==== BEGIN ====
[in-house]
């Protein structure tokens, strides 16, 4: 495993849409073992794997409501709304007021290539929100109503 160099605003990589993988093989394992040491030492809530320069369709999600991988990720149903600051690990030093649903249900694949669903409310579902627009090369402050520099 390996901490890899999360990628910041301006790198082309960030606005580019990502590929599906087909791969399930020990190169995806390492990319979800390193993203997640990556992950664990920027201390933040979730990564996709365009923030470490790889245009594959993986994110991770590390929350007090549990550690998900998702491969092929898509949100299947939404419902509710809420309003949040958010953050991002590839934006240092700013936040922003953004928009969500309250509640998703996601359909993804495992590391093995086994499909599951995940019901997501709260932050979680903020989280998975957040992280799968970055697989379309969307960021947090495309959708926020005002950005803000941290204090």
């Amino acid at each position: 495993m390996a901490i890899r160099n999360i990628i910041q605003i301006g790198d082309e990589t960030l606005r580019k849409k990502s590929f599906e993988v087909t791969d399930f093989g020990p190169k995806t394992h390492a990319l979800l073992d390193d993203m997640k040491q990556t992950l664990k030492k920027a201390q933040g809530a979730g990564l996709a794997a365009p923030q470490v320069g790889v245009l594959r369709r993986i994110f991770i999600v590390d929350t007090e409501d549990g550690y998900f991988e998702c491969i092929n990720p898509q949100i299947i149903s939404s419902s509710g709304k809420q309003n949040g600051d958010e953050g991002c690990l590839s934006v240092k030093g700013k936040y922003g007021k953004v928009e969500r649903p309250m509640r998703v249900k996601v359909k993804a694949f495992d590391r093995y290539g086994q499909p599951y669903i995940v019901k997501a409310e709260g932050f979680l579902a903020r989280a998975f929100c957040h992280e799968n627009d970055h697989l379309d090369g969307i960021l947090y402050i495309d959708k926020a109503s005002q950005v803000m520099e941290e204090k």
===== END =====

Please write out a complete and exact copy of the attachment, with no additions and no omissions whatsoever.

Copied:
[in-house]
């Protein structure tokens, strides 16, 4: 495993849409073992794997409501709304007021290539929100109503 160099605003990589993988093989394992040491030492809530320069369709999600991988990720149903600051690990030093649903249900694949669903409310579902627009090369402050520099 390996901490890899999360990628910041301006790198082309960030606005580019990502590929599906087909791969399930020990190169995806390492990319979800390193993203997640990556992950664990920027201390933040979730990564996709365009923030470490790889245009594959993986994110991770590390929350007090549990550690998900998702491969092929898509949100299947939404419902509710809420309003949040958010953050991002590839934006240092700013936040922003953004928009969500309250509640998703996601359909993804495992590391093995086994499909599951995940019901997501709260932050979680903020989280998975957040992280799968970055697989379309969307960021947090495309959708926020005002950005803000941290204090």
């Amino acid at each position: 495993m390996a901490i890899r160099n999360i990628i910041q605003i301006g790198d082309e990589t960030l606005r580019k849409k990502s590929f599906e993988v087909t791969d399930f093989g020990p190169k995806t394992h390492a990319l979800l073992d390193d993203m997640k040491q990556t992950l664990k030492k920027a201390q933040g809530a979730g990564l996709a794997a365009p923030q470490v320069g790889v245009l594959r369709r993986i994110f991770i999600v590390d929350t007090e409501d549990g550690y998900f991988e998702c491969i092929n990720p898509q949100i299947i149903s939404s419902s509710g709304k809420q309003n949040g600051d958010e953050g991002c690990l590839s934006v240092k030093g700013k936040y922003g007021k953004v928009e969500r649903p309250m509640r998703v249900k996601v359909k993804a694949f495992d590391r093995y290539g086994q499909p599951y669903i995940v019901k997501a409310e709260g932050f979680l579902a903020r989280a998975f929100c957040h992280e799968n627009d970055h697989l379309d090369g969307i960021l947090y402050i495309d959708k926020a109503s005002q950005v803000m520099e941290e204090k």